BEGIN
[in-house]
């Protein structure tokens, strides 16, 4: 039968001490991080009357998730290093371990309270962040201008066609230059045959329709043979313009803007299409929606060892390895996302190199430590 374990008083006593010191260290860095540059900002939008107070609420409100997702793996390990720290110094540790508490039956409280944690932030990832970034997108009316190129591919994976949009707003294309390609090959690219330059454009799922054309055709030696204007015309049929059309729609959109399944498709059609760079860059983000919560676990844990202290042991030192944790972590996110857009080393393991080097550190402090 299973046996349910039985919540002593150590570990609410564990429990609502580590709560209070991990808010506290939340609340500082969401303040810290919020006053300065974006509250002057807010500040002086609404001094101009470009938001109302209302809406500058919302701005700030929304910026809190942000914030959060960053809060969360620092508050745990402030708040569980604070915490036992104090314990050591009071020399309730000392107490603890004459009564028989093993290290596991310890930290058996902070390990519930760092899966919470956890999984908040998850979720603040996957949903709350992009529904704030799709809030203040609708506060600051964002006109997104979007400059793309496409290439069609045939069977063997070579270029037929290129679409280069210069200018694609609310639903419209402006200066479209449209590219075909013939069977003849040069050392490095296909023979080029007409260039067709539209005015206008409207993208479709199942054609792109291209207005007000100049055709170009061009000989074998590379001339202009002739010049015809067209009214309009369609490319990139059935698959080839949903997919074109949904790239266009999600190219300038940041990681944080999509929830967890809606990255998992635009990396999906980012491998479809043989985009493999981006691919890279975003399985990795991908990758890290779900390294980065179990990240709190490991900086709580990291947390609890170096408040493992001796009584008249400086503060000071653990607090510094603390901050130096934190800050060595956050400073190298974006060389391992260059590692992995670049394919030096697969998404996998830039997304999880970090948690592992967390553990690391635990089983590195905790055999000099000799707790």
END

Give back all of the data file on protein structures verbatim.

[in-house]
């Protein structure tokens, strides 16, 4: 039968001490991080009357998730290093371990309270962040201008066609230059045959329709043979313009803007299409929606060892390895996302190199430590 374990008083006593010191260290860095540059900002939008107070609420409100997702793996390990720290110094540790508490039956409280944690932030990832970034997108009316190129591919994976949009707003294309390609090959690219330059454009799922054309055709030696204007015309049929059309729609959109399944498709059609760079860059983000919560676990844990202290042991030192944790972590996110857009080393393991080097550190402090 299973046996349910039985919540002593150590570990609410564990429990609502580590709560209070991990808010506290939340609340500082969401303040810290919020006053300065974006509250002057807010500040002086609404001094101009470009938001109302209302809406500058919302701005700030929304910026809190942000914030959060960053809060969360620092508050745990402030708040569980604070915490036992104090314990050591009071020399309730000392107490603890004459009564028989093993290290596991310890930290058996902070390990519930760092899966919470956890999984908040998850979720603040996957949903709350992009529904704030799709809030203040609708506060600051964002006109997104979007400059793309496409290439069609045939069977063997070579270029037929290129679409280069210069200018694609609310639903419209402006200066479209449209590219075909013939069977003849040069050392490095296909023979080029007409260039067709539209005015206008409207993208479709199942054609792109291209207005007000100049055709170009061009000989074998590379001339202009002739010049015809067209009214309009369609490319990139059935698959080839949903997919074109949904790239266009999600190219300038940041990681944080999509929830967890809606990255998992635009990396999906980012491998479809043989985009493999981006691919890279975003399985990795991908990758890290779900390294980065179990990240709190490991900086709580990291947390609890170096408040493992001796009584008249400086503060000071653990607090510094603390901050130096934190800050060595956050400073190298974006060389391992260059590692992995670049394919030096697969998404996998830039997304999880970090948690592992967390553990690391635990089983590195905790055999000099000799707790």